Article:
Discussion in 'War Cemeteries & War Memorial Research' started by CL1, Feb 26, 2014.
Conscientious Objectors' Commemorative Stone,Tavistock Square,London
The preferred description is Conscientious Objectors' Commemorative Stone, the point being that it relates to "men and women conscientious objectors all over the world and in every age" including the present, not simply those long past. It was unveiled on 15 May 1994 by the late Sir Michael Tippett, composer, imprisoned as a CO during WW2.
A ceremony is held at 12.00 noon every 15 May, International Conscientious Objectors' Day. This year's ceremony, on 15 May 2014, will have a particular focus on WW1, with relatives of WW1 COs laying flowers.
Thank you for the post and description.
I was totally ignorant of this Memorial.
I know it well. It is on one of my favourite walks from Kings Cross to the British Museum going through all those wonderful Victorian squares. It is just round the corner from Friends House (HQ of British Quakers) with nice garden and a tea with cakes. Any connection?
Formal legislation to exempt objectors from fighting was first granted in mid-18th century Britain following problems with attempting to force Quakers into military service
good day cl1.m.yesterday.05:45pm.re:conscientious objecters' commemorative stone.they have a commemorative day.its all new to me.did they get a medal!!! regards bernard85.
There was no direct connection between the location of the Stone and the proximity of Friends' House, but the latter was a factor borne in mind. Once the decision in principle was made in 1993 to raise money for the erection of the Stone, a suitable site was the next consideration. The main advantage of Tavistock Square was that it was already unofficially a peace park or garden, in that the Gandhi statue and the Hiroshima cherry tree were long established, with their regular annual commemorations. Tavistock Square is also conveniently located for travellers from different parts, with Euston, St Pancras and Kings Cross stations all within walking distance, as well several nearby tube stations and plenty of buses. Since then St Pancras International has made it convenient for European visitors. Finally, the square has room for a sizeable gathering, without concern about blocking pedestrian or traffic rights of way.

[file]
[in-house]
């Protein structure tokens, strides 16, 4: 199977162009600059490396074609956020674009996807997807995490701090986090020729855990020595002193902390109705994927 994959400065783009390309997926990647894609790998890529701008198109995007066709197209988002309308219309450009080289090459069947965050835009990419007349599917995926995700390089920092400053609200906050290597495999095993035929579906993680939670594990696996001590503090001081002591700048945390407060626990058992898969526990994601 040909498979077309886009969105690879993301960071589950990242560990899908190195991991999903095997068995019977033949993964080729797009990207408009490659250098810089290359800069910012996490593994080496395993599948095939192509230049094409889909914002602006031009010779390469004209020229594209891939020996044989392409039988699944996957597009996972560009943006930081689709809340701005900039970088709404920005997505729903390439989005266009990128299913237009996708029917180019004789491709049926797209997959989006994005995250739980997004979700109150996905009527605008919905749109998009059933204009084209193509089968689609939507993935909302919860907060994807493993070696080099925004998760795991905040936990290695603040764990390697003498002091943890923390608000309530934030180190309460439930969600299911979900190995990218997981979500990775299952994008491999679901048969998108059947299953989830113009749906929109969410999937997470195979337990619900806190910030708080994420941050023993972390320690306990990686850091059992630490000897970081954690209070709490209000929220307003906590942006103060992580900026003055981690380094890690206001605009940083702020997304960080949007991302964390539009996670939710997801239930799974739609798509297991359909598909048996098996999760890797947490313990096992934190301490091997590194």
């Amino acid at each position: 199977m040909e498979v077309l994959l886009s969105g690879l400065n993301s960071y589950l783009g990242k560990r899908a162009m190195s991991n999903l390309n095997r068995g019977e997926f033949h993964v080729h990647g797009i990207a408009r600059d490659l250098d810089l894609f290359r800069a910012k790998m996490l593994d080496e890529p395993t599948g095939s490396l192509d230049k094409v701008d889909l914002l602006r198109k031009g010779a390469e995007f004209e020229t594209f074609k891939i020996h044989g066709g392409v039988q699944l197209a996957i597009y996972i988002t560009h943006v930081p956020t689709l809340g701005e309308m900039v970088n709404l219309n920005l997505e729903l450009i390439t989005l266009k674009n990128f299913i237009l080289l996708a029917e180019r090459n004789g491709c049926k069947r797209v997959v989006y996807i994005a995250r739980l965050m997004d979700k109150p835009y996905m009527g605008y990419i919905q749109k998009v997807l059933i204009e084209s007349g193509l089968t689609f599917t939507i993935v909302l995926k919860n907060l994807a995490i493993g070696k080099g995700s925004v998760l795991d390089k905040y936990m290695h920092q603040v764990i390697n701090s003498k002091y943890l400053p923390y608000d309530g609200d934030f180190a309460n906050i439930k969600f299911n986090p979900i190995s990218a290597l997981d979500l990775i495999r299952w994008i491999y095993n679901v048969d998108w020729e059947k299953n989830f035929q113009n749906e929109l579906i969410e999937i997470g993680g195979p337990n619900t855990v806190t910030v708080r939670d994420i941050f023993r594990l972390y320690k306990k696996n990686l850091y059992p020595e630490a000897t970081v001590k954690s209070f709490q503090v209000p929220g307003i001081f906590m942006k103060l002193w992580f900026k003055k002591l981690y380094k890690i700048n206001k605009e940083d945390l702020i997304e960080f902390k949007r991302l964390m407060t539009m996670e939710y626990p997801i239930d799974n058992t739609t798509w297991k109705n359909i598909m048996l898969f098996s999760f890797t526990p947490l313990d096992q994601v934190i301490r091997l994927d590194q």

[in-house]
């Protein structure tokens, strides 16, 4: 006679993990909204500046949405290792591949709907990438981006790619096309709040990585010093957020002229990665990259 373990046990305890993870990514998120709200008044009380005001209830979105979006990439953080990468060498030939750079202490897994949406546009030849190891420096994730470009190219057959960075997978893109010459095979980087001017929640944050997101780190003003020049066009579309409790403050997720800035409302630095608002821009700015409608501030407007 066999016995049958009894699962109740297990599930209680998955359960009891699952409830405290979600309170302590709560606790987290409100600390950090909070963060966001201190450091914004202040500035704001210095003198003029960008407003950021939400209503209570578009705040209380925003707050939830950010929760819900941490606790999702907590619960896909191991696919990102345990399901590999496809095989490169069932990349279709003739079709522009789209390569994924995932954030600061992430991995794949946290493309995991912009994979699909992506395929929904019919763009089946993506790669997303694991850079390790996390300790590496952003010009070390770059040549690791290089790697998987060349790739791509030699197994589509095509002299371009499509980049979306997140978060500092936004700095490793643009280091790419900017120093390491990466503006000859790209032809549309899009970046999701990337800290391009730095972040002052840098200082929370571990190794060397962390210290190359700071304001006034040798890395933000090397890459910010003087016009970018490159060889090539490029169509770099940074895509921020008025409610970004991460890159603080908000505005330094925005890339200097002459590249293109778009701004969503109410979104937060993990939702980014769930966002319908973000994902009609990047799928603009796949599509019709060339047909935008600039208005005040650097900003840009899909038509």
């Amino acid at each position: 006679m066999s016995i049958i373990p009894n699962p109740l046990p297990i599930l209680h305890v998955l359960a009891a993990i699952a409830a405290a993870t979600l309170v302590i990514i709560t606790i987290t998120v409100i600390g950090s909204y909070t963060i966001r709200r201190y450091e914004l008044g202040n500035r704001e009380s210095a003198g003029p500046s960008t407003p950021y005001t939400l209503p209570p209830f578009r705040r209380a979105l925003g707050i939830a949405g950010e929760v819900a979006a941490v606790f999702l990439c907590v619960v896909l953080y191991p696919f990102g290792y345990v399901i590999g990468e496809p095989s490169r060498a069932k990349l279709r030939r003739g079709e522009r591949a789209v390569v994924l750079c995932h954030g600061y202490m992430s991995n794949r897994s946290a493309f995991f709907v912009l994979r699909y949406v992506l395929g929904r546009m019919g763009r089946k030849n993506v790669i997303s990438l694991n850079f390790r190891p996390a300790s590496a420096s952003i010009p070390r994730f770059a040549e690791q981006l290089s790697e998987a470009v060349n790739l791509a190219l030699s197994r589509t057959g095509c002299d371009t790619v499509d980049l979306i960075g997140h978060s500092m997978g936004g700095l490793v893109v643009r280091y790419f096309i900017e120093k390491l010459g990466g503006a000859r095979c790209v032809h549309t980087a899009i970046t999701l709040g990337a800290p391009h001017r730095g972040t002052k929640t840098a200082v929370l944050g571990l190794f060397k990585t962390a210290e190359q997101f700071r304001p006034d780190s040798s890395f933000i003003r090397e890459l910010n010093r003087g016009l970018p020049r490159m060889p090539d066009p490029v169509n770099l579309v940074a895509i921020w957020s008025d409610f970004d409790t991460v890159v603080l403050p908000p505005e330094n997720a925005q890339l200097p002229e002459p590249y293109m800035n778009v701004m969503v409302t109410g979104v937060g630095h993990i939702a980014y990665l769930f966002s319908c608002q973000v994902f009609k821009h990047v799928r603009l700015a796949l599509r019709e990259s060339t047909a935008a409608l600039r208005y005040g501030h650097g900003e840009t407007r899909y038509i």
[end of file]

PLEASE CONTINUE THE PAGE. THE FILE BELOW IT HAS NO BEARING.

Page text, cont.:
So, the neighbourhood of Friends' House, a major support centre for COs during WW2, as was its predecessor, Devonshire House, during WW1, was an added bonus. And, as it happened, after the unveiling ceremony in 1994, Friends were the first to hold an event at the Stone, when in 1995 a group from London Yearly Meeting (the equivalent of an Annual General Meeting for the Society of Friends) walked from Friends' House and formed a circle round the Stone for a short silent meeting, in the manner of Friends.
Thank you very much Drayton. A very interesting and informative answer. I have several friends who are Friends, including one who was with the Friends Ambulance Unit. The story of the FAU is a fascinating one. Their activities were widespread in WWII but are seldom mentioned.
Besides the annual ceremony at the Conscientious Objectors' Commemorative Stone on International Conscientious Objectors' Day, 15 May, a further tradition has been established of laying wreaths of white poppies each Remembrance Sunday. These wreaths were laid on 11 November 2018.
Thanks for the photographs.
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